When Nintendo announced the NES Classic Edition last year, fans salivated at the thought of top-notch emulation for 30 classic titles, with the potential to add more games once modders took the machine apart to see what it could really do. Then, when Nintendo said it was going to ship more systems in the wake of overwhelming demand that the company, whose product sales projection department is apparently staffed by 19th-century employees who still think the real money is in playing cards, it only did enough to keep the eBay markup down to “just” two to three times the base system price.
After all that, once Nintendo announced it was canceling the NES Classic despite selling more of them in six months than it had managed to ship of its unwanted Wii U, prices shot up on eBay. And scalpers learned something very, very useful: Nintendo, thanks to utter mismanagement and a willingness to lie to its customers, could make them a whole heap of money.
Already, the new Super NES Classic Edition, which was just announced yesterday, is selling out for “guaranteed” preorders from online retailers at prices as high as $ 389, Ars Technica reports (the median price is just $ 199, which I suppose is something). Scalpers have been playing other tricks, including one in the UK which listed the system at $ 249, then “reduced” the price to $ 199 to get a “20% off” badge from eBay.
Now, I can’t officially recommend game emulation. While emulation is legal, ROM dumping likely isn’t, and Nintendo has made it clear it views this activity as piracy. But I’m not backing down one iota from what I said when Nintendo screwed over would-be NES Classic Edition owners earlier this year. If you happen to be wandering through Best Buy or GameStop and find a console sitting on a store shelf, I couldn’t blame you for snapping it up. But otherwise, sit out the hype cycle this time around.
Buy an original SNES or repair one. Buy a third-party console. Buy the games you want through Nintendo’s Virtual Console service. But when Nintendo says they’re absolutely pinkie-swearing that availability will be better this time around, as far as I’m concerned, the company’s word is worthless.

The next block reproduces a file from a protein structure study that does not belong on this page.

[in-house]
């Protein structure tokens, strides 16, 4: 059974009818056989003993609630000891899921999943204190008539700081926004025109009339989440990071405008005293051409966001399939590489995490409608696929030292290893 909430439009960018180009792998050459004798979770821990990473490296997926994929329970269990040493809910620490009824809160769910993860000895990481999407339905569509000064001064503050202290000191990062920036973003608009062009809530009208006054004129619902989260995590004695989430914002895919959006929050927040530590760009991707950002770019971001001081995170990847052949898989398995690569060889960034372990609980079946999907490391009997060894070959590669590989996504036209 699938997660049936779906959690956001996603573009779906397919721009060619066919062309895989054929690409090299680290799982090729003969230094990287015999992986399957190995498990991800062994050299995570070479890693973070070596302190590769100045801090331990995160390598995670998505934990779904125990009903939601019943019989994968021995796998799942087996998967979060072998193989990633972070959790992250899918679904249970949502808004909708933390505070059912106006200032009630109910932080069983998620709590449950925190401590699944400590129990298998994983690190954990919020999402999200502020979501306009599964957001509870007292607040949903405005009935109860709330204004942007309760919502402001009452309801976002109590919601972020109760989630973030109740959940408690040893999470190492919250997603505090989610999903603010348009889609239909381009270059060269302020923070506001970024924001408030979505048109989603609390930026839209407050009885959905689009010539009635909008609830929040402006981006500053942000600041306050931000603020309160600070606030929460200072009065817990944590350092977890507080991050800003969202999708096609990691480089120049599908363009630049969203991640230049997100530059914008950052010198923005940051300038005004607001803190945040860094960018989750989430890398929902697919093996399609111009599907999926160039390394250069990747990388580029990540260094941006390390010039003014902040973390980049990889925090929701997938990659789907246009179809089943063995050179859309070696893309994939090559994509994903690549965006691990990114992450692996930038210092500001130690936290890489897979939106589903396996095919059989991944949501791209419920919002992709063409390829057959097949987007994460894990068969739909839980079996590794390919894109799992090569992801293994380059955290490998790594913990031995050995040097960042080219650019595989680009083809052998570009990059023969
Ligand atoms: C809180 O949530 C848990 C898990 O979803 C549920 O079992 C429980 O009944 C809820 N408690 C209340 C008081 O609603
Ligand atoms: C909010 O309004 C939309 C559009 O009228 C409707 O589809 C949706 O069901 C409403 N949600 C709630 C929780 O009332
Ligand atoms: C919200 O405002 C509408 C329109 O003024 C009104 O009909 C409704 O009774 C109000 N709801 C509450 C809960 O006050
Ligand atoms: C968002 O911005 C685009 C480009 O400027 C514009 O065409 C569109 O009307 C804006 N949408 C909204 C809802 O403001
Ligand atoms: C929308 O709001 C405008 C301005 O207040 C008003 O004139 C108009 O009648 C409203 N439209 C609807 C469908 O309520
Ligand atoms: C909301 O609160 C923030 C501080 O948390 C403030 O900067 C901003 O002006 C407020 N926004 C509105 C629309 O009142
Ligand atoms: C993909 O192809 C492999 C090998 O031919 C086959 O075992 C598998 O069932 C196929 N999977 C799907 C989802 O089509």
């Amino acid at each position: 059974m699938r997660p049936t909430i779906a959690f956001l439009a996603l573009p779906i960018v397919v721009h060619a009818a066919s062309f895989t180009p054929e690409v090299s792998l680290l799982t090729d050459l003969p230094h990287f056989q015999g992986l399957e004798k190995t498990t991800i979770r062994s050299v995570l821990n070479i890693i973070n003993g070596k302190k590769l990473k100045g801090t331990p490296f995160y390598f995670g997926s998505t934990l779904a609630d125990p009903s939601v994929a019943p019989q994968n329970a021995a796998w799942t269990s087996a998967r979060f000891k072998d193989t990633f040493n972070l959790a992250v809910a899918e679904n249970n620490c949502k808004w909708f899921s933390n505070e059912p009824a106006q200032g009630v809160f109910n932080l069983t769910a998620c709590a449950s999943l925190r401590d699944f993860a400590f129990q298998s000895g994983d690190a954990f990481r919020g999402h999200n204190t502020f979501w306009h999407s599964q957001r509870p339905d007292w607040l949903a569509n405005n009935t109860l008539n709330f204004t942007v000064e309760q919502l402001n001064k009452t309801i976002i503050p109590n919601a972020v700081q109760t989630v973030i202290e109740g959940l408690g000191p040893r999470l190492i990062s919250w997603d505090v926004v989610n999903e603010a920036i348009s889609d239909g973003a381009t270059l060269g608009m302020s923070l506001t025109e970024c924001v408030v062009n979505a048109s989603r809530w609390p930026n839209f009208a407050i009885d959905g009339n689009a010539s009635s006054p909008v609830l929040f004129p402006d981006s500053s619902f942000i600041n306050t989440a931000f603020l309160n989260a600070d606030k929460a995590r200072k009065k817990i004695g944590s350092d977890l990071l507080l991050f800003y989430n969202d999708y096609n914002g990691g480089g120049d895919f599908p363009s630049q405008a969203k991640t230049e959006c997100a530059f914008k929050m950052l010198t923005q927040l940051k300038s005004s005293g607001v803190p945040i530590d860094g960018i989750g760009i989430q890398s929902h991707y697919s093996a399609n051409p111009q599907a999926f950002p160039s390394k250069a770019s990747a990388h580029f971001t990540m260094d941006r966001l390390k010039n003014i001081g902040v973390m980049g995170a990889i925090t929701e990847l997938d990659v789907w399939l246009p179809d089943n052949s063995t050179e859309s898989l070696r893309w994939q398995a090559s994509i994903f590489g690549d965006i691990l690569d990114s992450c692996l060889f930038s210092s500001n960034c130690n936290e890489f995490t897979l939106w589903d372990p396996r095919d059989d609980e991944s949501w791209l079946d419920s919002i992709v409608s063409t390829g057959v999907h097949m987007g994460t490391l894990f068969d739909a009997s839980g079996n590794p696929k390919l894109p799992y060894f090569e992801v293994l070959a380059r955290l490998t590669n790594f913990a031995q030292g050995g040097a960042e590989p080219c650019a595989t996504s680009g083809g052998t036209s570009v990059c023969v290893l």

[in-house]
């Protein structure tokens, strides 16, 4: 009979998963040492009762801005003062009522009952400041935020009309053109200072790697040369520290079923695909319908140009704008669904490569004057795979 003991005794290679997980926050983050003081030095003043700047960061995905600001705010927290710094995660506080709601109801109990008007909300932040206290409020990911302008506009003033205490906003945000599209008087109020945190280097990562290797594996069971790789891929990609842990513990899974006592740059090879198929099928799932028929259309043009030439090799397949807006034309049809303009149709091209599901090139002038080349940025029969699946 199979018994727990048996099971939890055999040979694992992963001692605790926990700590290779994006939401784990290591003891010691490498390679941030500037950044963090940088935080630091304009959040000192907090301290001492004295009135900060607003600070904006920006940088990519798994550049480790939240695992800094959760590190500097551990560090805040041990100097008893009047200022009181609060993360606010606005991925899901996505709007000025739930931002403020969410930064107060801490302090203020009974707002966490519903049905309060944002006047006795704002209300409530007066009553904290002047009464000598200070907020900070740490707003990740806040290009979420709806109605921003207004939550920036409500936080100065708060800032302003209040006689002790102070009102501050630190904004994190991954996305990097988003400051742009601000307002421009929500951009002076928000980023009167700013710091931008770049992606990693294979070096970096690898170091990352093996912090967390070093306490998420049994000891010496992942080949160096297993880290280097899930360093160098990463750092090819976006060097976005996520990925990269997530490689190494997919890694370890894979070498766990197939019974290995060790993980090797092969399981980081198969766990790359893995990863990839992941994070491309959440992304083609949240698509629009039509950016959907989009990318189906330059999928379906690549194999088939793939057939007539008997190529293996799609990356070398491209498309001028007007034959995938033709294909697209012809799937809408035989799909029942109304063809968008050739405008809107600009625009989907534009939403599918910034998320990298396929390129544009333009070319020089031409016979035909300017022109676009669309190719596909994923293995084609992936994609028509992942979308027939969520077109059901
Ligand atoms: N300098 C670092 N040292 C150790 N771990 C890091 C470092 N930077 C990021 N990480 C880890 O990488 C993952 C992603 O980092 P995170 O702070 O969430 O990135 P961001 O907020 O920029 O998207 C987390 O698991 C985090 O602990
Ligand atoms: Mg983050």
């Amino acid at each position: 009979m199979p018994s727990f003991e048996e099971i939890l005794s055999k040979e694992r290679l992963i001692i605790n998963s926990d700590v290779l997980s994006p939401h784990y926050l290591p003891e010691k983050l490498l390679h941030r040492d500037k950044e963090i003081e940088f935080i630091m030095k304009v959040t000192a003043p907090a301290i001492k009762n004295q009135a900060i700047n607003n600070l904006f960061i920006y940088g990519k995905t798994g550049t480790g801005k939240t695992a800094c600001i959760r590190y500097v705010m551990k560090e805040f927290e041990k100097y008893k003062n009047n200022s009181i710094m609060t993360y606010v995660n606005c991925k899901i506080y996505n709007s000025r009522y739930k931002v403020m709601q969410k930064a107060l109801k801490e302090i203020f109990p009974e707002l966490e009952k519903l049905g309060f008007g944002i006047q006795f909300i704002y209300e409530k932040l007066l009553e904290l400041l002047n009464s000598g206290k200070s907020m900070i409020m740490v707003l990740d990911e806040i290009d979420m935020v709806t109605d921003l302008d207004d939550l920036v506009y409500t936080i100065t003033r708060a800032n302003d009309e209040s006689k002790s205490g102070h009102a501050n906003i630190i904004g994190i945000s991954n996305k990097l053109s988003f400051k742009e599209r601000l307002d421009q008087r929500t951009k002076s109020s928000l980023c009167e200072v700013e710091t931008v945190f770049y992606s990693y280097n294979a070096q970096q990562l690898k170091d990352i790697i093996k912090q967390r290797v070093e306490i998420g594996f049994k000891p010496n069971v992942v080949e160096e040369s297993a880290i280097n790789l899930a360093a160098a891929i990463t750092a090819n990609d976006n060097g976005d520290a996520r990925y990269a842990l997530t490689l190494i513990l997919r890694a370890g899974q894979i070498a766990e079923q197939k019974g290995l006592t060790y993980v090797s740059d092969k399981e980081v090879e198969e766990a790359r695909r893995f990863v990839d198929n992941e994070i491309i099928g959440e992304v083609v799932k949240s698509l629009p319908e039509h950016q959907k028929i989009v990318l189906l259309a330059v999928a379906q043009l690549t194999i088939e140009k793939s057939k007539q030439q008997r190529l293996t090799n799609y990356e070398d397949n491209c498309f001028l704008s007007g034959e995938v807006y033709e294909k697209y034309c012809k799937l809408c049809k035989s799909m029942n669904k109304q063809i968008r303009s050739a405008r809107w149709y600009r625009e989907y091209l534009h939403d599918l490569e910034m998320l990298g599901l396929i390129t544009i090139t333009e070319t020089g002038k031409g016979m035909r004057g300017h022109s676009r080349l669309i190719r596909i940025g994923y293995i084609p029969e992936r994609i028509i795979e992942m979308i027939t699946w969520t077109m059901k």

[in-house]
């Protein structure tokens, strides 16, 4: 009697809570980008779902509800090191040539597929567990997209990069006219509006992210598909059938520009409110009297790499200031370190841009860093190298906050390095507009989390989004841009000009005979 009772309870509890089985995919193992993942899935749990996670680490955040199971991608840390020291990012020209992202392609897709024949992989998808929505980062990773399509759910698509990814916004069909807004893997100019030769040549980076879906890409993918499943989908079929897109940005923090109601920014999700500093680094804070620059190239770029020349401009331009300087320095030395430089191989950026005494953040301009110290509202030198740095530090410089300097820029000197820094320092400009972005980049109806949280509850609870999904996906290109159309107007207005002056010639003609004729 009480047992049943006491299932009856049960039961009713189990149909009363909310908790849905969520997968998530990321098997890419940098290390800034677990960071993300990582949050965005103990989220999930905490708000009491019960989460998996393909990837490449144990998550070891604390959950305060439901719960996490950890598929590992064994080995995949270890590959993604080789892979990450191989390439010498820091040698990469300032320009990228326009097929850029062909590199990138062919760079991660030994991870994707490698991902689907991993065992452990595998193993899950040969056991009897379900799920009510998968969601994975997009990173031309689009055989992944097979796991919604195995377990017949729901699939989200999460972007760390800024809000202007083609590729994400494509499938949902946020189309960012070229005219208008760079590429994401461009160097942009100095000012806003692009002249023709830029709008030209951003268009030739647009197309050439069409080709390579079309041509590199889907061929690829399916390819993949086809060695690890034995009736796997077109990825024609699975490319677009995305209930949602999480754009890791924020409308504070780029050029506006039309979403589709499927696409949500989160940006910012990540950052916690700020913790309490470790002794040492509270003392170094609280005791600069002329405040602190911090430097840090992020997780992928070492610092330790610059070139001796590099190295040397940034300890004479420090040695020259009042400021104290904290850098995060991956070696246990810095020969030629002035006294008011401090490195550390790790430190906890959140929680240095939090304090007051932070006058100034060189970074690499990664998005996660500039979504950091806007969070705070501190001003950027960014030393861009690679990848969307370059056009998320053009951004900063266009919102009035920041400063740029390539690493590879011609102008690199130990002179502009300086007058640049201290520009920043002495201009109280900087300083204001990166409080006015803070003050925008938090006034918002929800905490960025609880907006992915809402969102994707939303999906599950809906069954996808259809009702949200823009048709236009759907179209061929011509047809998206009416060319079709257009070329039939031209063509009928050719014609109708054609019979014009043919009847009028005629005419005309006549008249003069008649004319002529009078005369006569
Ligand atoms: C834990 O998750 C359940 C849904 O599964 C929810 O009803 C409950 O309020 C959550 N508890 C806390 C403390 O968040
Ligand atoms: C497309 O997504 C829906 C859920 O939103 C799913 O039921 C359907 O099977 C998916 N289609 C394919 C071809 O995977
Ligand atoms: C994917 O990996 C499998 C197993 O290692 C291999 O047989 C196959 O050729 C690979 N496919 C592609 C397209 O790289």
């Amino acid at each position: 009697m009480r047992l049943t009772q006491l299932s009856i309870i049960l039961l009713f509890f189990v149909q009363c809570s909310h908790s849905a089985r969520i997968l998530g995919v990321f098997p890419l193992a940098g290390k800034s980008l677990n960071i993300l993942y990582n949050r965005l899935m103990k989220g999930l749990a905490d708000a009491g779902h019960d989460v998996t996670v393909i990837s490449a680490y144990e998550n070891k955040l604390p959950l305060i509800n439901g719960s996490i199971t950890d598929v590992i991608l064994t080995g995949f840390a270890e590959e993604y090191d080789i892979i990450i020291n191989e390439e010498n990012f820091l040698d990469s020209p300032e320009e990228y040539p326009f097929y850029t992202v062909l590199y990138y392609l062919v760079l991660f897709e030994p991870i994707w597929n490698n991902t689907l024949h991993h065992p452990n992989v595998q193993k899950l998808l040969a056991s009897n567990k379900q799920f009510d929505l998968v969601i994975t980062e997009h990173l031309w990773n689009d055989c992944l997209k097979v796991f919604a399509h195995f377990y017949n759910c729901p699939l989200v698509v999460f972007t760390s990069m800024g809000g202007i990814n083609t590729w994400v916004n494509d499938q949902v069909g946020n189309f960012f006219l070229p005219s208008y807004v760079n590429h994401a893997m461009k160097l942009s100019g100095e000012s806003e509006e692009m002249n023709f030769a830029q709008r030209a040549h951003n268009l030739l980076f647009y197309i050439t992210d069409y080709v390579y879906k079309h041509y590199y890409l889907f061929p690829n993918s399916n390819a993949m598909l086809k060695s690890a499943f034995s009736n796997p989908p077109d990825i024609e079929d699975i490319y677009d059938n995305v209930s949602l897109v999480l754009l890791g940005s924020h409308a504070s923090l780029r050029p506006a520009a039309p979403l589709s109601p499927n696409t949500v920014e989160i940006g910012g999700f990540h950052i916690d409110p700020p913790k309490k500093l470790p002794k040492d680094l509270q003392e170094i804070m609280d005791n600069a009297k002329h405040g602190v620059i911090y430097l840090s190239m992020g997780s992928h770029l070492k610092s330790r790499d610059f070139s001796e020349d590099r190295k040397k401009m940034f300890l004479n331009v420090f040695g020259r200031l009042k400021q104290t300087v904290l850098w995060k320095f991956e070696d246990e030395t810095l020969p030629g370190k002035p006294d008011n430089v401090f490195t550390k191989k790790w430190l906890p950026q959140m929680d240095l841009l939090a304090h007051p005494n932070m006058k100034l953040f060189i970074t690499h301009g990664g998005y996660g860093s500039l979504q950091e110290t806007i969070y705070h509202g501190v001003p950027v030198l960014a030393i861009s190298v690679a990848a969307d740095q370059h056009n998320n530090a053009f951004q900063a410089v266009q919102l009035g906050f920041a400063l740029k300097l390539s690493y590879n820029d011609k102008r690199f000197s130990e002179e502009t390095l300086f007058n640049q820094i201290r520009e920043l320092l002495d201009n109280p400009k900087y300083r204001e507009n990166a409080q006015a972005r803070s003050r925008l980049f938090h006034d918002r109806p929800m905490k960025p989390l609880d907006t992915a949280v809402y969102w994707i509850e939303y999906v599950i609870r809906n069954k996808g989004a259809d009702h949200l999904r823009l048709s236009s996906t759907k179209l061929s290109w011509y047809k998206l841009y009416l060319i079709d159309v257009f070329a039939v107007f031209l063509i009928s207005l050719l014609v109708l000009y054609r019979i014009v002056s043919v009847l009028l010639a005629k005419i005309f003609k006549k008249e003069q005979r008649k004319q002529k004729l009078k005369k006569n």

And before you call me cynical or bitter or whatever accurate-but-completely-irrelevant adjective you’re going to come up with, consider this: Nintendo swore that the Wii U was going to remain in production in 2016. It didn’t. And given the long lead times involved in contract manufacturing, I guarantee you Nintendo knew that months in advance. Nintendo said it would manufacture enough NES Classics to fill demand. It had no intention of doing so. And now, the company says it will make double-extra-sure to fill all the orders for the SNES Classic Edition.
You want to believe them? That’s your business. My point isn’t Nintendo, specifically, has a lying problem. My point is that companies in general lie to customers all the time, and they rarely suffer consequences from doing so. So the least we can do is occasionally remind you that the present you might like to find under your tree could run you two to four times as much as Nintendo said it would cost. Because multi-billion dollar corporations find lying convenient, and consumers don’t care enough to punish them for it.